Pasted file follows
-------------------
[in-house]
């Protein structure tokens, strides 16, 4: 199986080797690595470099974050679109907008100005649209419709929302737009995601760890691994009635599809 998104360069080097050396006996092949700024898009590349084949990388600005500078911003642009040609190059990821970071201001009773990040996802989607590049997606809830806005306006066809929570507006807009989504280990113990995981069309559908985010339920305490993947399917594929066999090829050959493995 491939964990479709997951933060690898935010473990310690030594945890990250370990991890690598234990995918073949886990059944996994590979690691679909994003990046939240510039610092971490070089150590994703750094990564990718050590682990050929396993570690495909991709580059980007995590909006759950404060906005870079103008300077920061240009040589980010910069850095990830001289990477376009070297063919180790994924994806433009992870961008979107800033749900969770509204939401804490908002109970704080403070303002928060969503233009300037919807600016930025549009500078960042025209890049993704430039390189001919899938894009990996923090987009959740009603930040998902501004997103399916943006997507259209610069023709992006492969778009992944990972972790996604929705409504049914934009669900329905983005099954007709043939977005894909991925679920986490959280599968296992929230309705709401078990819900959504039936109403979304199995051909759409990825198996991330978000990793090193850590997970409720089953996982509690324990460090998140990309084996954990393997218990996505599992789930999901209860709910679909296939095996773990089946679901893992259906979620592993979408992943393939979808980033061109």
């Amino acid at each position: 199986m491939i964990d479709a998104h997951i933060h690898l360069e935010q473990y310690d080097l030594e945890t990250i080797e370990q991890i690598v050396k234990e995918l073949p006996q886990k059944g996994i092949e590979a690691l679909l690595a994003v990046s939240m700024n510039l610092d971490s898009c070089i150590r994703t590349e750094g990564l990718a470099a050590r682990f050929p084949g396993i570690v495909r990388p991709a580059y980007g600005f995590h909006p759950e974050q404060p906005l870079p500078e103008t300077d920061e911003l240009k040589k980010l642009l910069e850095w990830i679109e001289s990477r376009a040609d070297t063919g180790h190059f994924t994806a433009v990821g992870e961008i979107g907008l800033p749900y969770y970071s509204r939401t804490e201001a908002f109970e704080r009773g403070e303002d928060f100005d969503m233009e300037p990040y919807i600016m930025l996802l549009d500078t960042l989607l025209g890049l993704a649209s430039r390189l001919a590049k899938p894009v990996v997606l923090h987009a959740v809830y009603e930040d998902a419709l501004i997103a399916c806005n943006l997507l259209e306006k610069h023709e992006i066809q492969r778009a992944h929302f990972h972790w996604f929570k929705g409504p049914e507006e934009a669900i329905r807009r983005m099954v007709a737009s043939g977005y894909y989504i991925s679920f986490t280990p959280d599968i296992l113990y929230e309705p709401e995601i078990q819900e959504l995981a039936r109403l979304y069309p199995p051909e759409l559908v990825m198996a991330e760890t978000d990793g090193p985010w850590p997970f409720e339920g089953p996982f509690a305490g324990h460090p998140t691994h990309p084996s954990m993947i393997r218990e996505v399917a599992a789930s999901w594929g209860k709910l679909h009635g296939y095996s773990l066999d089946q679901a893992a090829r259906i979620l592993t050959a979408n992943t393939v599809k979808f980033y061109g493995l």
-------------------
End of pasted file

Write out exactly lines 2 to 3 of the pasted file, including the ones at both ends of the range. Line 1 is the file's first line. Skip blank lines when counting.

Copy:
């Protein structure tokens, strides 16, 4: 199986080797690595470099974050679109907008100005649209419709929302737009995601760890691994009635599809 998104360069080097050396006996092949700024898009590349084949990388600005500078911003642009040609190059990821970071201001009773990040996802989607590049997606809830806005306006066809929570507006807009989504280990113990995981069309559908985010339920305490993947399917594929066999090829050959493995 491939964990479709997951933060690898935010473990310690030594945890990250370990991890690598234990995918073949886990059944996994590979690691679909994003990046939240510039610092971490070089150590994703750094990564990718050590682990050929396993570690495909991709580059980007995590909006759950404060906005870079103008300077920061240009040589980010910069850095990830001289990477376009070297063919180790994924994806433009992870961008979107800033749900969770509204939401804490908002109970704080403070303002928060969503233009300037919807600016930025549009500078960042025209890049993704430039390189001919899938894009990996923090987009959740009603930040998902501004997103399916943006997507259209610069023709992006492969778009992944990972972790996604929705409504049914934009669900329905983005099954007709043939977005894909991925679920986490959280599968296992929230309705709401078990819900959504039936109403979304199995051909759409990825198996991330978000990793090193850590997970409720089953996982509690324990460090998140990309084996954990393997218990996505599992789930999901209860709910679909296939095996773990089946679901893992259906979620592993979408992943393939979808980033061109």
């Amino acid at each position: 199986m491939i964990d479709a998104h997951i933060h690898l360069e935010q473990y310690d080097l030594e945890t990250i080797e370990q991890i690598v050396k234990e995918l073949p006996q886990k059944g996994i092949e590979a690691l679909l690595a994003v990046s939240m700024n510039l610092d971490s898009c070089i150590r994703t590349e750094g990564l990718a470099a050590r682990f050929p084949g396993i570690v495909r990388p991709a580059y980007g600005f995590h909006p759950e974050q404060p906005l870079p500078e103008t300077d920061e911003l240009k040589k980010l642009l910069e850095w990830i679109e001289s990477r376009a040609d070297t063919g180790h190059f994924t994806a433009v990821g992870e961008i979107g907008l800033p749900y969770y970071s509204r939401t804490e201001a908002f109970e704080r009773g403070e303002d928060f100005d969503m233009e300037p990040y919807i600016m930025l996802l549009d500078t960042l989607l025209g890049l993704a649209s430039r390189l001919a590049k899938p894009v990996v997606l923090h987009a959740v809830y009603e930040d998902a419709l501004i997103a399916c806005n943006l997507l259209e306006k610069h023709e992006i066809q492969r778009a992944h929302f990972h972790w996604f929570k929705g409504p049914e507006e934009a669900i329905r807009r983005m099954v007709a737009s043939g977005y894909y989504i991925s679920f986490t280990p959280d599968i296992l113990y929230e309705p709401e995601i078990q819900e959504l995981a039936r109403l979304y069309p199995p051909e759409l559908v990825m198996a991330e760890t978000d990793g090193p985010w850590p997970f409720e339920g089953p996982f509690a305490g324990h460090p998140t691994h990309p084996s954990m993947i393997r218990e996505v399917a599992a789930s999901w594929g209860k709910l679909h009635g296939y095996s773990l066999d089946q679901a893992a090829r259906i979620l592993t050959a979408n992943t393939v599809k979808f980033y061109g493995l």